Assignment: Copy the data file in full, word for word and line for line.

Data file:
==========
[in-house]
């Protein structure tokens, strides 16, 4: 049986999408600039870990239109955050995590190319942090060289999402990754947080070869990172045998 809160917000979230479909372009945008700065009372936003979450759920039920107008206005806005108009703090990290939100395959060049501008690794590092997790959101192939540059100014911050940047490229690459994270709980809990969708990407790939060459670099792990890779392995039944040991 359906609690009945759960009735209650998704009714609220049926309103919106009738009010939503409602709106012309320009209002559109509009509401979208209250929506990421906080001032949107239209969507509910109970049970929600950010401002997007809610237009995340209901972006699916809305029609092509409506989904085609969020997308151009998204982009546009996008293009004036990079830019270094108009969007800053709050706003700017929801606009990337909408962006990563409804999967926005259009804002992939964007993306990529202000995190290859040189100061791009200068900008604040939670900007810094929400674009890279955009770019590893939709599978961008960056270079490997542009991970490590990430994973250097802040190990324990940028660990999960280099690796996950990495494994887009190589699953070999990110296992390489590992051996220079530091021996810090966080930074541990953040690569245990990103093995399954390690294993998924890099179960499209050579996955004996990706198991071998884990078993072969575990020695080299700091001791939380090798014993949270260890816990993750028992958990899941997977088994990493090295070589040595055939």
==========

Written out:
[in-house]
């Protein structure tokens, strides 16, 4: 049986999408600039870990239109955050995590190319942090060289999402990754947080070869990172045998 809160917000979230479909372009945008700065009372936003979450759920039920107008206005806005108009703090990290939100395959060049501008690794590092997790959101192939540059100014911050940047490229690459994270709980809990969708990407790939060459670099792990890779392995039944040991 359906609690009945759960009735209650998704009714609220049926309103919106009738009010939503409602709106012309320009209002559109509009509401979208209250929506990421906080001032949107239209969507509910109970049970929600950010401002997007809610237009995340209901972006699916809305029609092509409506989904085609969020997308151009998204982009546009996008293009004036990079830019270094108009969007800053709050706003700017929801606009990337909408962006990563409804999967926005259009804002992939964007993306990529202000995190290859040189100061791009200068900008604040939670900007810094929400674009890279955009770019590893939709599978961008960056270079490997542009991970490590990430994973250097802040190990324990940028660990999960280099690796996950990495494994887009190589699953070999990110296992390489590992051996220079530091021996810090966080930074541990953040690569245990990103093995399954390690294993998924890099179960499209050579996955004996990706198991071998884990078993072969575990020695080299700091001791939380090798014993949270260890816990993750028992958990899941997977088994990493090295070589040595055939």